Big crowd, vocal protest group at rain-hit rodeo

Patrick McCarthy, of Wanaka, easily won the open rope-and-tie event. He has won the event six times in the past decade. Photos: Kerrie Waterworth
Patrick McCarthy, of Wanaka, easily won the open rope-and-tie event. He has won the event six times in the past decade. Photos: Kerrie Waterworth
This horse got himself excused from the open saddle bronc for misbehaving.
This horse got himself excused from the open saddle bronc for misbehaving.
Keith Manton, of Balfour, came off second best in the second division saddle bronc.
Keith Manton, of Balfour, came off second best in the second division saddle bronc.
Amanda Batt (13), of Cave, beat nine other competitors to win the novice steer ride.
Amanda Batt (13), of Cave, beat nine other competitors to win the novice steer ride.
Husband and wife Shaun and Anna Thomas, of Balclutha, compete in the open team roping slack event.
Husband and wife Shaun and Anna Thomas, of Balclutha, compete in the open team roping slack event.
Kat Gollop of the Queenstown Vegan Society and 10 supporters protest at the entrance to the...
Kat Gollop of the Queenstown Vegan Society and 10 supporters protest at the entrance to the Wanaka Rodeo on SH6 in Albert Town yesterday.
Photo: Rowena Richards
Photo: Rowena Richards
Photo: Rowena Richards
Photo: Rowena Richards

Heavy rain overnight delayed the start of the annual Wanaka Rodeo yesterday but did not prevent a huge crowd and a few protesters from attending the event at the Farmbuild South Arena near Albert Town.

New Zealand Cowboys Association president Lyal Cocks estimated 3500 spectators, including locals and visitors, watched 300 entrants, ranging in age from 10 to 70 years old, compete in the traditional rodeo events as well as a new one — ‘‘breakaway roping’’.

‘‘We keep bringing in new events to make sure we have a good competition to satisfy the dynamics of the membership, for reasons of animal welfare and to reduce the risk of accidents happening, and for the spectators as it is not much use having a boring sport,’’ Mr Cocks said.

Bareback horse entrants had a taste of what was to come when the horses were given a run-around the arena before the event. Photos: Kerrie Waterworth
Bareback horse entrants had a taste of what was to come when the horses were given a run-around the arena before the event. Photos: Kerrie Waterworth
Breakaway roping for competitors under 15 years old was introduced because the Wanaka Rodeo Club had more junior members than ever before, he said.

There were only five entrants in the event this year but ‘‘quite a few were in the wings watching and probably will have a go next year’’, club president Patrick McCarthy said.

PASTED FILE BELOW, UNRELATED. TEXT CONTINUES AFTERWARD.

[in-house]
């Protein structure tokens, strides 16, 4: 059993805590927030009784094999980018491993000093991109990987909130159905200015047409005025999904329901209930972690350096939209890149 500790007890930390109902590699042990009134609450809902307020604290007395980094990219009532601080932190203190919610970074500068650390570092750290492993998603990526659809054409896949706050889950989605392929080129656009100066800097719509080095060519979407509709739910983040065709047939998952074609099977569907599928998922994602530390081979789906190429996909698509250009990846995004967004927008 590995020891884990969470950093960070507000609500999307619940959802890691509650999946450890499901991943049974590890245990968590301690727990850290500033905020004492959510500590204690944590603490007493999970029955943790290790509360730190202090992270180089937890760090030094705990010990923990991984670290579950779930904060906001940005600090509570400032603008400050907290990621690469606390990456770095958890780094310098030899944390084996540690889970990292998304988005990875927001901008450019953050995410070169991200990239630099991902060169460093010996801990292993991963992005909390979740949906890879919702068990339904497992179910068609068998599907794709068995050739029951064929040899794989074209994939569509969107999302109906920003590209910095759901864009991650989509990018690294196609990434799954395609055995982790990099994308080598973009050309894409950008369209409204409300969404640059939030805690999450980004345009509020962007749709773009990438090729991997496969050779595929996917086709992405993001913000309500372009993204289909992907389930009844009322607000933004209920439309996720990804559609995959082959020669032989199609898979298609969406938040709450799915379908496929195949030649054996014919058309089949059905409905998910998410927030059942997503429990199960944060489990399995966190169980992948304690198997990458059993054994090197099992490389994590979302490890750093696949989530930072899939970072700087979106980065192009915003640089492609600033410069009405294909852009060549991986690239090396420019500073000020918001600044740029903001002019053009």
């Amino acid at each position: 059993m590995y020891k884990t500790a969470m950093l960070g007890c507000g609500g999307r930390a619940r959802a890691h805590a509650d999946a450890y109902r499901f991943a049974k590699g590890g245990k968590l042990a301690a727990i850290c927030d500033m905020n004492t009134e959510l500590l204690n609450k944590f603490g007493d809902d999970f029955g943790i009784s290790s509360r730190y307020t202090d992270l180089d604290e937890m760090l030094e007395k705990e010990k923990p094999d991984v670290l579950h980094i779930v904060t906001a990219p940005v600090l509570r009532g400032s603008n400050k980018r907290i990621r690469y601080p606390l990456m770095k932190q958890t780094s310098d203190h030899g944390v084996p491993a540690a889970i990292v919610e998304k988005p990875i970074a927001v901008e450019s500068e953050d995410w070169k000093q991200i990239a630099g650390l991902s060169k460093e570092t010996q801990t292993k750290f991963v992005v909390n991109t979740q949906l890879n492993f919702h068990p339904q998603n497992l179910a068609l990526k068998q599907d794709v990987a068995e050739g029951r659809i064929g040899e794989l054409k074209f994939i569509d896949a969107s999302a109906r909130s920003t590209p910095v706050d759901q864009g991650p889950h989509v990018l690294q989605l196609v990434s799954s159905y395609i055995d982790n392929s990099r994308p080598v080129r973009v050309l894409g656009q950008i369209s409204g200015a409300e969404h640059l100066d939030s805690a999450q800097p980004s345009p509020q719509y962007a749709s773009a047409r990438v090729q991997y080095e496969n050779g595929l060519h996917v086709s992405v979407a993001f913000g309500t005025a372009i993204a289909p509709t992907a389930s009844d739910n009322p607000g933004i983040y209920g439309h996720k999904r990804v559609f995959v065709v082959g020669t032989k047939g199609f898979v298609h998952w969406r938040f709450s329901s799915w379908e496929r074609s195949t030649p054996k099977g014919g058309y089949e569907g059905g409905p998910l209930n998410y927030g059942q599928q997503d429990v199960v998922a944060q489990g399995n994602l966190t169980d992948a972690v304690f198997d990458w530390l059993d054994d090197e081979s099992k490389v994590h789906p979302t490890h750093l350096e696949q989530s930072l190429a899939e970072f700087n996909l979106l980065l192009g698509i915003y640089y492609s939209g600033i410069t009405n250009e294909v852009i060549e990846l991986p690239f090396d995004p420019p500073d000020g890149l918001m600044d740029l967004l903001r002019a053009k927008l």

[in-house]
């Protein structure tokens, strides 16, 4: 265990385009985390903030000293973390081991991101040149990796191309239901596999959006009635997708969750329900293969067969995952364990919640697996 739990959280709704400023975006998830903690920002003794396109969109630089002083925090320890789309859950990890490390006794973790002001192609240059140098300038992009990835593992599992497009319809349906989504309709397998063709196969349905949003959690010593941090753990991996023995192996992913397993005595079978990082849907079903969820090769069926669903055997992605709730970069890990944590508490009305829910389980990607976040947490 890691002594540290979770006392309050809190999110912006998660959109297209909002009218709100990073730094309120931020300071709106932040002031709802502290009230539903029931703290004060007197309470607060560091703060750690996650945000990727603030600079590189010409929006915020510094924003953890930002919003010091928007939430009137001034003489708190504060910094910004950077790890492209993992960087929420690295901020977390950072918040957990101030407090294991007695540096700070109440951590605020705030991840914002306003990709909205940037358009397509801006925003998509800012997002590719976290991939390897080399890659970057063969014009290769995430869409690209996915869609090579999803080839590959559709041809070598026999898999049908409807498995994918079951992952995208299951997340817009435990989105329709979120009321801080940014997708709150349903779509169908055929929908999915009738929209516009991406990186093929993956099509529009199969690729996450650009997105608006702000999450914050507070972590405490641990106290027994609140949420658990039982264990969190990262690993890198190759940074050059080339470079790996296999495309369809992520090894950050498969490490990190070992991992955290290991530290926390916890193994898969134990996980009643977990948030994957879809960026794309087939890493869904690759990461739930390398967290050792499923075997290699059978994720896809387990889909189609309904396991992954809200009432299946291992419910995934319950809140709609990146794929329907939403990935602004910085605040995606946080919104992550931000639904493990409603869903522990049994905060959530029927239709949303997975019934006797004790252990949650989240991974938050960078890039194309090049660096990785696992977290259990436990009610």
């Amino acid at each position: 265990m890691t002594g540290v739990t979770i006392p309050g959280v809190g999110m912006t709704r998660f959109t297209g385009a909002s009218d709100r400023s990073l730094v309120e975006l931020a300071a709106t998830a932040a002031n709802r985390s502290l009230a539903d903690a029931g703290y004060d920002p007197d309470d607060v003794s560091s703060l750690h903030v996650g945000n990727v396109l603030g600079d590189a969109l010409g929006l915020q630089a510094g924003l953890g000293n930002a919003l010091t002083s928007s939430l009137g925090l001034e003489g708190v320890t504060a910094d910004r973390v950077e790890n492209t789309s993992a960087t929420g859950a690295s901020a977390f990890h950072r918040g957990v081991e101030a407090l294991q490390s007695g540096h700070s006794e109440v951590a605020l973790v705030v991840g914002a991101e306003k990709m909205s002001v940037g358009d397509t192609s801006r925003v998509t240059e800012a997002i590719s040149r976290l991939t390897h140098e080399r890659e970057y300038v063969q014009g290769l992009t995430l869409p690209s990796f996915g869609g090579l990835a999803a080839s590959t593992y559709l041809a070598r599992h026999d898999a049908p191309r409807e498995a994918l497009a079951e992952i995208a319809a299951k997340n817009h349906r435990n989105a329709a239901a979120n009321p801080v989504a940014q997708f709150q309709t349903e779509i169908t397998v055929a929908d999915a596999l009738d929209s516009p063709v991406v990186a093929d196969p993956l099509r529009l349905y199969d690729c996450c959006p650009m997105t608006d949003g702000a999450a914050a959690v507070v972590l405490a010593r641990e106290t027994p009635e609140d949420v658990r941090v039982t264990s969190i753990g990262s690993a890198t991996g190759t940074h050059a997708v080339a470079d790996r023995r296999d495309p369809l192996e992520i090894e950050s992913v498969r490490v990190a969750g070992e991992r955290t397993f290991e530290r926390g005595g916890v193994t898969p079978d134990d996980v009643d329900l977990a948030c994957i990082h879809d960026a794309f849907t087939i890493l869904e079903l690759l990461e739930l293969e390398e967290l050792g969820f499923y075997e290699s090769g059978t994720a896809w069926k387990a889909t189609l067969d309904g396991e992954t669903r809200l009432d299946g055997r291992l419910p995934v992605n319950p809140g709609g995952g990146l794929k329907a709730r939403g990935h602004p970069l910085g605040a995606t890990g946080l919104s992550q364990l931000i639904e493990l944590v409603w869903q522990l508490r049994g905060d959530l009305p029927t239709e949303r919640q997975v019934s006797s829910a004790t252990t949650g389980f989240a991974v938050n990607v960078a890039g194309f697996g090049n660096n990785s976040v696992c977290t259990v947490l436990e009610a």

Amanda Batt (13), of Cave, has competed in 10 rodeos over the past 12 months and yesterday she won the novice steer ride.

She said her big brother was her inspiration but she also wanted to prove that ‘‘us girls are as strong as the boys no matter what anyone says’’.

She said riding a bucking steer felt like you were ‘‘flying’’ but admitted when she first sat down on the animal she had to stop herself from screaming ‘‘because you are really scared at first that you are going to get hurt, but as soon as the gate opens you are free’’.

Ten members of the Queenstown Vegan Society waved placards and chanted outside the public entrance to the Wanaka Rodeo on SH6 for about an hour before the rodeo started.

Rodeo entrants (from left) Jack Thomas (14), of Blenheim, Oscar Nott (17), of Wanaka, and Bill...
Rodeo entrants (from left) Jack Thomas (14), of Blenheim, Oscar Nott (17), of Wanaka, and Bill Biggar (29), of Alexandra, practise on the ground where it is safer.
Spokeswoman Kat Gollop said they were protesting against an ‘‘archaic form of using animals and exploiting them in the name of entertainment for the minority’’, and to remind the Government it had promised to ban events such as calf roping, which uses calves only a few months old.

She said 90% of the cars driving past the rodeo were ‘‘cheering for them’’.

‘‘It goes to show the fight we are fighting is the one most of us agree with.’’

Mr McCarthy said there were only a small number of protesters, and ‘‘they don’t worry us at all, really’’.

kerrie.waterworth@odt.co.nz

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